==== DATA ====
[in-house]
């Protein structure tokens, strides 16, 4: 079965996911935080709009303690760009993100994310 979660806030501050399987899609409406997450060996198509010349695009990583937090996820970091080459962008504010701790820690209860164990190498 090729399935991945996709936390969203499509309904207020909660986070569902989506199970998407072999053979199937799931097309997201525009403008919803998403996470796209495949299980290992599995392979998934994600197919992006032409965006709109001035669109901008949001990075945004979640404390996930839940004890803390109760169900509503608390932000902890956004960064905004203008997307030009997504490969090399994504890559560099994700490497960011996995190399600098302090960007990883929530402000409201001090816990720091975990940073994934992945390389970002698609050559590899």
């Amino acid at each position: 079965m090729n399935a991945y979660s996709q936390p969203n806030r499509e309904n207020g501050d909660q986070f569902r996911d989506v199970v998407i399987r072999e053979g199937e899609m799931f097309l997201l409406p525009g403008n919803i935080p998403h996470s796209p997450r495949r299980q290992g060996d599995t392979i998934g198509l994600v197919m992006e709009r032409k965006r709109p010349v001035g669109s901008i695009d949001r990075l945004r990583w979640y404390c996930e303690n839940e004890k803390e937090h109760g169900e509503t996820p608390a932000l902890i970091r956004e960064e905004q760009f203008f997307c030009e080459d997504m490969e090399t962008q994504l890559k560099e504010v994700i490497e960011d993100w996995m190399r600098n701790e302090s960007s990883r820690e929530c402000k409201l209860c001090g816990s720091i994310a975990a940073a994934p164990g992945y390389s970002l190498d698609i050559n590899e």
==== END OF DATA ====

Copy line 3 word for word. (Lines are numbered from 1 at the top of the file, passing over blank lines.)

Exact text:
């Amino acid at each position: 079965m090729n399935a991945y979660s996709q936390p969203n806030r499509e309904n207020g501050d909660q986070f569902r996911d989506v199970v998407i399987r072999e053979g199937e899609m799931f097309l997201l409406p525009g403008n919803i935080p998403h996470s796209p997450r495949r299980q290992g060996d599995t392979i998934g198509l994600v197919m992006e709009r032409k965006r709109p010349v001035g669109s901008i695009d949001r990075l945004r990583w979640y404390c996930e303690n839940e004890k803390e937090h109760g169900e509503t996820p608390a932000l902890i970091r956004e960064e905004q760009f203008f997307c030009e080459d997504m490969e090399t962008q994504l890559k560099e504010v994700i490497e960011d993100w996995m190399r600098n701790e302090s960007s990883r820690e929530c402000k409201l209860c001090g816990s720091i994310a975990a940073a994934p164990g992945y390389s970002l190498d698609i050559n590899e």